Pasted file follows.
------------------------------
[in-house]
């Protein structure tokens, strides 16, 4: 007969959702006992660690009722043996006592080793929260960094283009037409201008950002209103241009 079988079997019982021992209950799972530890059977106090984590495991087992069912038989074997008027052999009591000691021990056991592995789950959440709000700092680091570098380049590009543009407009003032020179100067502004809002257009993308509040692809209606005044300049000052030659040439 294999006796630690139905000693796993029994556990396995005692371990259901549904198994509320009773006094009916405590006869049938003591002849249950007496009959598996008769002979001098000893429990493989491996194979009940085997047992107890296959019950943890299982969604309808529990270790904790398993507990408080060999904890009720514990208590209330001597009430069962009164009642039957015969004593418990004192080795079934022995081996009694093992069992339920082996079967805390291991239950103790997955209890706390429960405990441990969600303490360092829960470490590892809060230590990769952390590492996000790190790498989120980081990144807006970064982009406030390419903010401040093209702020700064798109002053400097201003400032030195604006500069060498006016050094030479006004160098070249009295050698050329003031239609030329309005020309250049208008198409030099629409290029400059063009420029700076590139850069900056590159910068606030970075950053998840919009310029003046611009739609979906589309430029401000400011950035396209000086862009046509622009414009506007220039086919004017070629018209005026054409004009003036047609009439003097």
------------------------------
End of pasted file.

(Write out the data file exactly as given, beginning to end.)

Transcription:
[in-house]
């Protein structure tokens, strides 16, 4: 007969959702006992660690009722043996006592080793929260960094283009037409201008950002209103241009 079988079997019982021992209950799972530890059977106090984590495991087992069912038989074997008027052999009591000691021990056991592995789950959440709000700092680091570098380049590009543009407009003032020179100067502004809002257009993308509040692809209606005044300049000052030659040439 294999006796630690139905000693796993029994556990396995005692371990259901549904198994509320009773006094009916405590006869049938003591002849249950007496009959598996008769002979001098000893429990493989491996194979009940085997047992107890296959019950943890299982969604309808529990270790904790398993507990408080060999904890009720514990208590209330001597009430069962009164009642039957015969004593418990004192080795079934022995081996009694093992069992339920082996079967805390291991239950103790997955209890706390429960405990441990969600303490360092829960470490590892809060230590990769952390590492996000790190790498989120980081990144807006970064982009406030390419903010401040093209702020700064798109002053400097201003400032030195604006500069060498006016050094030479006004160098070249009295050698050329003031239609030329309005020309250049208008198409030099629409290029400059063009420029700076590139850069900056590159910068606030970075950053998840919009310029003046611009739609979906589309430029401000400011950035396209000086862009046509622009414009506007220039086919004017070629018209005026054409004009003036047609009439003097």